Although the holiday falls on a different date each year (this year it’s Jan. 23) the celebration only starts there, but continues for another fifteen days. That gives you more time to enjoy some of the delicious recipes that symbolize prosperity, luck, wealth or good fortune for the coming year.
Chinese culture is all about symbolism and the dishes served for New Years reflect the culture. Noodles represent a long life, but be sure not to cut or break them as you prepare, serve and eat them. A whole chicken represents family unity, a whole fish—surplus, tangerines are used for wealth and oranges for good luck. Steer clear of squid as it symbolizes getting fired in the upcoming year.
Check out these healthy versions of Chinese New Year dishes.
Kung Pao Chicken
Usually heavily laden with calories, this version of the popular recipe comes in at a mere 276 calories
General Tso’s Chicken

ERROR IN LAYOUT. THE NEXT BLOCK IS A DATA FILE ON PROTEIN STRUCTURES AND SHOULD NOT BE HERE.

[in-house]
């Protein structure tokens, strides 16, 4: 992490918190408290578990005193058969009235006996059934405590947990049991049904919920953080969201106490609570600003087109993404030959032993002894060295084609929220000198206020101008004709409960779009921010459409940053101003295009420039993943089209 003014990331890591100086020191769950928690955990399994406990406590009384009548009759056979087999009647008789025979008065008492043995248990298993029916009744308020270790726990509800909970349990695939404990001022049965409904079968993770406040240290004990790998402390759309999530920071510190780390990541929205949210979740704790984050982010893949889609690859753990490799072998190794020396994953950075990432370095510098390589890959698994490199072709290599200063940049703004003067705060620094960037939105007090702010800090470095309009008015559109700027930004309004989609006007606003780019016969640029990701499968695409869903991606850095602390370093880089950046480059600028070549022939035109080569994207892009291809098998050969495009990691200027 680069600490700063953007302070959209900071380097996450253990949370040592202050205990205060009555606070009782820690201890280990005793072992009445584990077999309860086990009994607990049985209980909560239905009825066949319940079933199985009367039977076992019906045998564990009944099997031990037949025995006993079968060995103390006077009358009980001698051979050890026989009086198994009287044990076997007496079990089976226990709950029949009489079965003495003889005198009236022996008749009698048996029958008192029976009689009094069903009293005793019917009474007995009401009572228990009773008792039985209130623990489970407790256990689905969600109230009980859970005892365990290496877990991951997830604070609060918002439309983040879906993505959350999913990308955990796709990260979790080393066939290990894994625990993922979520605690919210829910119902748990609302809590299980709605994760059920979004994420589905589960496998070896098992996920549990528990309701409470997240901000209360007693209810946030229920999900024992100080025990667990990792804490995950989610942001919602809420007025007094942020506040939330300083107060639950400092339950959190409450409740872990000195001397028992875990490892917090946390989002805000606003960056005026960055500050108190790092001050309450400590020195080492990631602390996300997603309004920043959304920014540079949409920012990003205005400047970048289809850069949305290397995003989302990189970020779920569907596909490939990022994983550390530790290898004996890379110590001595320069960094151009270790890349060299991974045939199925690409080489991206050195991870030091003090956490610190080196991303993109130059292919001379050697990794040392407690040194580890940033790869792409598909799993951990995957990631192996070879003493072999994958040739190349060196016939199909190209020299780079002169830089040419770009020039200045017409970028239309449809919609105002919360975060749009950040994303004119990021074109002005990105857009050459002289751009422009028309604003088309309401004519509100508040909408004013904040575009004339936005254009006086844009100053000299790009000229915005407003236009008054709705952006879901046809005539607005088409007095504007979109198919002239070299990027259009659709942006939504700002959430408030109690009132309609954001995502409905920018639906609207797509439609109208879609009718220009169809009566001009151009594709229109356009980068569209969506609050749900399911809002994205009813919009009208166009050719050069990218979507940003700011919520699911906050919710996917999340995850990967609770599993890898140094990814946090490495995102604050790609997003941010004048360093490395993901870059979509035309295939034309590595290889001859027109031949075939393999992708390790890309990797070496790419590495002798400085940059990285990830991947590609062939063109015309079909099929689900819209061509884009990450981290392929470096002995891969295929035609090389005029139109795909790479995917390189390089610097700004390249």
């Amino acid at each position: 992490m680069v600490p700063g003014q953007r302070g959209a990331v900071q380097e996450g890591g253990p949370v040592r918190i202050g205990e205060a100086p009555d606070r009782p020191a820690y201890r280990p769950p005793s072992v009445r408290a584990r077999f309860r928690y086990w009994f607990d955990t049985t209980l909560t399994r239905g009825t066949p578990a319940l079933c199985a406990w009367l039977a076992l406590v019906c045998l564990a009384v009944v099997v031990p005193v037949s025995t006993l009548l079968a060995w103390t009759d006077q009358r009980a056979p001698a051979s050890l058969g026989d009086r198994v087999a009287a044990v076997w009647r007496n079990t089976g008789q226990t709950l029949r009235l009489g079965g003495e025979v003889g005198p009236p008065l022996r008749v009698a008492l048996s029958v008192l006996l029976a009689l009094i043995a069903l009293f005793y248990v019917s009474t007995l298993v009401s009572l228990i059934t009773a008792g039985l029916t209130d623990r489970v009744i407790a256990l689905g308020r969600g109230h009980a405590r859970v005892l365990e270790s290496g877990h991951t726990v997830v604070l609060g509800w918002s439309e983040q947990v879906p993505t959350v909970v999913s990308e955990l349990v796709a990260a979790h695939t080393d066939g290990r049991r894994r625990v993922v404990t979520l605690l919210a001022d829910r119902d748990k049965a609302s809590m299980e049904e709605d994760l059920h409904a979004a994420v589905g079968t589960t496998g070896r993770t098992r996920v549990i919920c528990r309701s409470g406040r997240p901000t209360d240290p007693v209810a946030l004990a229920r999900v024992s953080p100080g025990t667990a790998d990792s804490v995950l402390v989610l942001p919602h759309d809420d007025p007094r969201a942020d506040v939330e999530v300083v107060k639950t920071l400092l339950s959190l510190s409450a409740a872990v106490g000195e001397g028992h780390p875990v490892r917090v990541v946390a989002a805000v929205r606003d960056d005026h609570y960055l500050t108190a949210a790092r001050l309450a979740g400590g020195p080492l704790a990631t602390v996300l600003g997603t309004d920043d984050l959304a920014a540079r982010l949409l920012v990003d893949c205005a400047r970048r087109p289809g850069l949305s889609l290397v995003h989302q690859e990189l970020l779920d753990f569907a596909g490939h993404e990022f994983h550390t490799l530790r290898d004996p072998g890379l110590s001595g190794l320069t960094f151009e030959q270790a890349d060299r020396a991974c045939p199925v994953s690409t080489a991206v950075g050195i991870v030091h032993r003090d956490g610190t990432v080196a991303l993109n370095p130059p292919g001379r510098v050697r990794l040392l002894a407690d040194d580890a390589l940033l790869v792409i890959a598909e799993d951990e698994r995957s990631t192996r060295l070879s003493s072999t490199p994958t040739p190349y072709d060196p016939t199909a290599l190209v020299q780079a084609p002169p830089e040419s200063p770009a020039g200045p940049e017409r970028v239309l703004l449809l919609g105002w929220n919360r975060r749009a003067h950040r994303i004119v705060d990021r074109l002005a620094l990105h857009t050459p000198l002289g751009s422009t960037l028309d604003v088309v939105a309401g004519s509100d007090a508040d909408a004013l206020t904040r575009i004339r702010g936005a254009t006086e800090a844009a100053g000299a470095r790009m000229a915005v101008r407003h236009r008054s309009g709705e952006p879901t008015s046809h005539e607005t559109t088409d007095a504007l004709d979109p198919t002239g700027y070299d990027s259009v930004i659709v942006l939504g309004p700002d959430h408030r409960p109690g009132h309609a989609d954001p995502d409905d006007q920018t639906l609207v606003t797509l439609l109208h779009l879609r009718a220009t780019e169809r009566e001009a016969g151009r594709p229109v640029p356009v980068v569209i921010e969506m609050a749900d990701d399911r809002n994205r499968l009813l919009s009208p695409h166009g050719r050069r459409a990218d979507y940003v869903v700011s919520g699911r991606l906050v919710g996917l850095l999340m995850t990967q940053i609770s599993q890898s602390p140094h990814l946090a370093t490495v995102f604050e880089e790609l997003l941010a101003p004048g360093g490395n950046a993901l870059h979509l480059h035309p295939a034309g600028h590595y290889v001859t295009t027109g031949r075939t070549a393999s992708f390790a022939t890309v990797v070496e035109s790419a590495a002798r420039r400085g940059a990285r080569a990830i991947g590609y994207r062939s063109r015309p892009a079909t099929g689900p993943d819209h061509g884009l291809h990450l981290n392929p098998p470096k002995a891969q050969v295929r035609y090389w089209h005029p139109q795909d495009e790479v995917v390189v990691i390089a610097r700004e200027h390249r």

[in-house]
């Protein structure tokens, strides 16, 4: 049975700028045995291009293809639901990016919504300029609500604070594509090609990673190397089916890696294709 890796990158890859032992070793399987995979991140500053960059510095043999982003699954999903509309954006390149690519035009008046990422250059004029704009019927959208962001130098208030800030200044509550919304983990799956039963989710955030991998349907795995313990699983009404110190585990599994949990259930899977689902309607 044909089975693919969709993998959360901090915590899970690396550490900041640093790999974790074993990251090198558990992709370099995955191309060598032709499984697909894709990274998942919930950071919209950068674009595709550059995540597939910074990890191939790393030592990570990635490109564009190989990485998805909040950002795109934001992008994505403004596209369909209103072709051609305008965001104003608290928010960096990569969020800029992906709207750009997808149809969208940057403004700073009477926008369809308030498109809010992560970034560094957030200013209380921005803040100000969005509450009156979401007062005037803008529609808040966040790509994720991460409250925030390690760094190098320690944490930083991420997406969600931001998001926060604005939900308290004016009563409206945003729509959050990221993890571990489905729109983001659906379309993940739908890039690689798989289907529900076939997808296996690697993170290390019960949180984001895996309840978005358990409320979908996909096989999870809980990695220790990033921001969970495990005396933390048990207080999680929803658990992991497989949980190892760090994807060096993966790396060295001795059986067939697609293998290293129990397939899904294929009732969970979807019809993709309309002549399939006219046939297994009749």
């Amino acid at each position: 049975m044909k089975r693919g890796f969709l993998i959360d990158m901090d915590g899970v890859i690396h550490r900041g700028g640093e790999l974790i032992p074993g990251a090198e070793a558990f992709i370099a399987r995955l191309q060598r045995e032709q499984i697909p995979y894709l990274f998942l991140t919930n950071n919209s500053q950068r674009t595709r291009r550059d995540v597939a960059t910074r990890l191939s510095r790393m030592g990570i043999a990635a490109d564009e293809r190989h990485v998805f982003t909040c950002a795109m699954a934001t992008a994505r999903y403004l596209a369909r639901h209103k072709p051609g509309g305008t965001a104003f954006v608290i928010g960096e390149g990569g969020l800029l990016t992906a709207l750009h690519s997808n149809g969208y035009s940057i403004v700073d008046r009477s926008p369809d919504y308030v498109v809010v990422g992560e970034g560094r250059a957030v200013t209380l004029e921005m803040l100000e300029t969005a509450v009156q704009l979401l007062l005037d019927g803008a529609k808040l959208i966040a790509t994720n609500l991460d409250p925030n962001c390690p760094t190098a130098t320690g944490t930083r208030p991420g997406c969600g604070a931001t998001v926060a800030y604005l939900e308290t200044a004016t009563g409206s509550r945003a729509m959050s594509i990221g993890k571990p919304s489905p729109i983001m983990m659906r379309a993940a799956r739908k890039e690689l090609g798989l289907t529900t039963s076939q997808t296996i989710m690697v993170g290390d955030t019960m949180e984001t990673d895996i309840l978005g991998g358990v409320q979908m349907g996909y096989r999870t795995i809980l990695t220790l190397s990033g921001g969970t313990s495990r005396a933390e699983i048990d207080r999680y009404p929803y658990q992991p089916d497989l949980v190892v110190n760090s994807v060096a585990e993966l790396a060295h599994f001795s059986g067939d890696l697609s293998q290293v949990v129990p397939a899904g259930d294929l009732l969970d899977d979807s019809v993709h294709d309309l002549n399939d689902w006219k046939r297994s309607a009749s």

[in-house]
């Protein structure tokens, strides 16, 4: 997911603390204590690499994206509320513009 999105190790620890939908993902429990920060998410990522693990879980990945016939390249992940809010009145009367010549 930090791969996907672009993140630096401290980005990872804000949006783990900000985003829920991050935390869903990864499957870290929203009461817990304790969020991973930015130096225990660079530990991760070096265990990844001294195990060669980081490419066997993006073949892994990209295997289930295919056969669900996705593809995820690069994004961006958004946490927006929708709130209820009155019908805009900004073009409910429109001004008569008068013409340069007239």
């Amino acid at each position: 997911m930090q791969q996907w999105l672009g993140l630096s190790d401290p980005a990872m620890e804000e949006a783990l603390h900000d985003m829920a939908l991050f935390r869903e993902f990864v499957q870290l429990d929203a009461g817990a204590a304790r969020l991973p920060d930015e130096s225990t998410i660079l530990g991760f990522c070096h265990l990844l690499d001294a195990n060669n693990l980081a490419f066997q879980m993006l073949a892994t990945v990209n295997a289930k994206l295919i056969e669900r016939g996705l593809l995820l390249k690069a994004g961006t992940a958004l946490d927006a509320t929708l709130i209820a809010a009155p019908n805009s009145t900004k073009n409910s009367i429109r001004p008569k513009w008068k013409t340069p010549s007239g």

When you think of General Tso’s chicken, images of high calorie, fat and sodium soaked chicken come to mind. This recipe opts for baked chicken and a sugar and salt-conscious sauce for a low-calorie meal that comes in at only 236 calories.
Lion’s Head Meatballs
Regional variations include sweet and sour sauce in Shanghai and hot and spicy sauce in Chongqing. In Wuhan, it depends on the season and the mood of the chef.
Vegetable Fried Rice
This recipe is a light version of fried rice and uses instant brown rice.
Chicken Chow Mein
Chinese condiments of light soy sauce and toasted sesame oil accompany the fresh crunchy vegetables in this dish. Remember not to cut or break the noodles—for long life.
Zesty Chile Tiger Prawns
This dish can be served up in minutes and forecasts a year filled with happiness and laughter.
Fruit Salad with Star Anise Syrup
These fruits are often eaten and gifted in abundance during the New Year. Try this fruit salad for a taste of them all.